Another day had been a blur—a not-one-more-thing-I-can-do-no-more kind of day—at a medical clinic in a Ukrainian refugee camp near the Romanian border last spring.
“We were all so exhausted and still had to cross the border when a grandmother came just as we were about to close,” said Valerie Hellermann, a registered nurse and founder and executive director of Hands On Global, a nonprofit headquartered in Helena, Mont., that tends to the medical needs of the underserved in the United States and abroad.
She and her longtime friend and colleague, Dr. Georgia Milan, were among a team of volunteers on a 20-day medical mission during March and April. Dr. Milan welcomed the grandmother, her last patient of the day.
“If a person asks for care, Georgia cannot say no,” Hellermann said. “I’ve seen it so often wherever we’ve worked together in Ukraine, Greece, India, South America, or the medical tent at Standing Rock during the oil pipeline stand-down. It took more than an hour to treat the woman, yet Georgia was never impatient or made her feel rushed. She listens, giving her entire attention to the people she sees and makes them feel like they matter. That attitude is so important with refugees because they feel like they’re invisible and forgotten.”
Dr. Milan, a family practice physician and medical director at the Pocatello Free Clinic in Idaho, said, “No one becomes a refugee victimized by war by choice, but we have a choice about how to help. As citizens of the world, we cannot turn our backs on people in these situations and have to step up.”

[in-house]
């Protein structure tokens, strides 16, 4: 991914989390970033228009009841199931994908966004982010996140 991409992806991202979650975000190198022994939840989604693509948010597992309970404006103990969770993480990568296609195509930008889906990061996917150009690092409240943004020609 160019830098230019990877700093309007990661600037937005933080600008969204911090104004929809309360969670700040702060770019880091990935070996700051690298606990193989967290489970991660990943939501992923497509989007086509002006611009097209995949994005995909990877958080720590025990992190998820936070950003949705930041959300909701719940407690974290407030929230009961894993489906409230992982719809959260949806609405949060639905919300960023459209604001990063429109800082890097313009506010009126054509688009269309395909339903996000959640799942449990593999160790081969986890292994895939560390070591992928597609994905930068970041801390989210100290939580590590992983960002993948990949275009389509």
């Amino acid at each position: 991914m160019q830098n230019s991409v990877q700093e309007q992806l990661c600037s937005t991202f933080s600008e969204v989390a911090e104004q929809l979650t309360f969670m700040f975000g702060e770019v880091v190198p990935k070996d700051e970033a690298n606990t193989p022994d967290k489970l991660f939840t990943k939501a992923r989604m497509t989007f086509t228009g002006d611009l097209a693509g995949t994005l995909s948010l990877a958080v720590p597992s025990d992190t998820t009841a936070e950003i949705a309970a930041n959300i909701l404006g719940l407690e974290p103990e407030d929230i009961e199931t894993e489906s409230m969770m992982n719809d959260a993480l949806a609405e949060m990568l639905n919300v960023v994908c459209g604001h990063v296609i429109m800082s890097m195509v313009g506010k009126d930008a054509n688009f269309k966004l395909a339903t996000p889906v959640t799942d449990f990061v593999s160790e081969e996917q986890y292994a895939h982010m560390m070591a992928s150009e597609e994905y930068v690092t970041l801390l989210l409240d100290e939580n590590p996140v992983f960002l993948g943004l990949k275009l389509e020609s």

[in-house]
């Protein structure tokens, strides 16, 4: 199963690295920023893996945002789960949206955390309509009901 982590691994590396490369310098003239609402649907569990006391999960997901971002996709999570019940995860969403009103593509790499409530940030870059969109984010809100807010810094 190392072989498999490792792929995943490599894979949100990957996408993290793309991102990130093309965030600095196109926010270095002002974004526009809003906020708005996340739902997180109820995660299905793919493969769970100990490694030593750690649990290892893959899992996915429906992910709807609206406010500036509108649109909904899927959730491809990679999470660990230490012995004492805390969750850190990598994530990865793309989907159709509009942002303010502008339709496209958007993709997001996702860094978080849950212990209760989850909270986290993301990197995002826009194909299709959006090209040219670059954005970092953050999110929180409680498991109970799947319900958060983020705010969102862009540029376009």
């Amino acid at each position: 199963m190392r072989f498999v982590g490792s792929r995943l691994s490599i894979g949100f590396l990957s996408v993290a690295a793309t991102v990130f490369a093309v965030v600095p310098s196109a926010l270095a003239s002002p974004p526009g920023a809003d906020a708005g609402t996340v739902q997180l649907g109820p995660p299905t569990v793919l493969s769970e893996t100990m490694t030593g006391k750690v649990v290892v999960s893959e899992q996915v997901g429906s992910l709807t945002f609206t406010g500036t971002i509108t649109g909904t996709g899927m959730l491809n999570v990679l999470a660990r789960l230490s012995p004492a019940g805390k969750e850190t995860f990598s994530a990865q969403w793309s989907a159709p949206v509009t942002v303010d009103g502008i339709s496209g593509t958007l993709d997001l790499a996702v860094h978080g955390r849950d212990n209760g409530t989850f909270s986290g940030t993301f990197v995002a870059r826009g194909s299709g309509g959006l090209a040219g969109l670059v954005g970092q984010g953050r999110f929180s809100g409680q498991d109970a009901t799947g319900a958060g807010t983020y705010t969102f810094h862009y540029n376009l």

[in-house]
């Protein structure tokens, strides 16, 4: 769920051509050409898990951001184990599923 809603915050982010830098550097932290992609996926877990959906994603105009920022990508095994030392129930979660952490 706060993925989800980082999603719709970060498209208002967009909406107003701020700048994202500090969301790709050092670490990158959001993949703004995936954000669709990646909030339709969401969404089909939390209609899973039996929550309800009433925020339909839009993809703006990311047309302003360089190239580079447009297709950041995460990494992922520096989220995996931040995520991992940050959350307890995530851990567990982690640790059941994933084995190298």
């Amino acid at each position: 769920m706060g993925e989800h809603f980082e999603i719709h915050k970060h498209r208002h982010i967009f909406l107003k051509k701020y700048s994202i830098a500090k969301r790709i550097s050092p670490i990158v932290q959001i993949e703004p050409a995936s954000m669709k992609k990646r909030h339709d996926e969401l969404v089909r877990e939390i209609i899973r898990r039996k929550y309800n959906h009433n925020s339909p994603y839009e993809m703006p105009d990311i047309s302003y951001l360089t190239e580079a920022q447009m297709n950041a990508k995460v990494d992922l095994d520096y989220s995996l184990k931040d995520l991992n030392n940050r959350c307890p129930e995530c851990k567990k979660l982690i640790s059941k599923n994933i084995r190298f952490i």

For Hellermann and Milan, to live is to give as they provide healing and offer hope worldwide. Will they ever retire?
“I have no intention of retiring when there is still so much to do, and I have the energy to keep doing what I love,” said Milan, 71.
Hellermann, 72, echoed her friend’s answer. “I’ll be doing this for as long as I’m able.”
Contemplative Holidays, Hope
Milan said the holidays and New Year are poignant, contemplative times for her to reflect about her life and goals.
“When we reach this age, we’re in the final chapter of our lives,” Milan said. “I ask myself what I want to do to benefit the world and how to be at peace with myself and bring peace to others.”
Hellermann said she might be celebrating the holiday season and New Year’s in a Ukrainian refugee camp. She headed there in late November.
“I’m not sure when I’ll be back or what shelters I’ll be at,” she said.
Hands On Global is the only non-government organization going into shelters to provide medical care in Chernivtsi, where Hellermann’s team is assigned a shelter every day for setting up a mobile clinic.
One of her most unforgettable Christmases was spent in a crowded refugee camp in Greece several years ago.
“It was a dismal place to be,” Hellermann said.
Refugees from Iraq, Syria, Afghanistan, and Africa lived in unsanitary conditions due to crowding and lack of aid and were treated for tuberculosis, chicken pox, measles, skin conditions, viruses, and lice. They waited in long lines to use a toilet—one for every 70 people. Eighty people were assigned to one shower. Food lines were tedious, too.
How do they keep hope alive for refugees living in seemingly hopeless circumstances?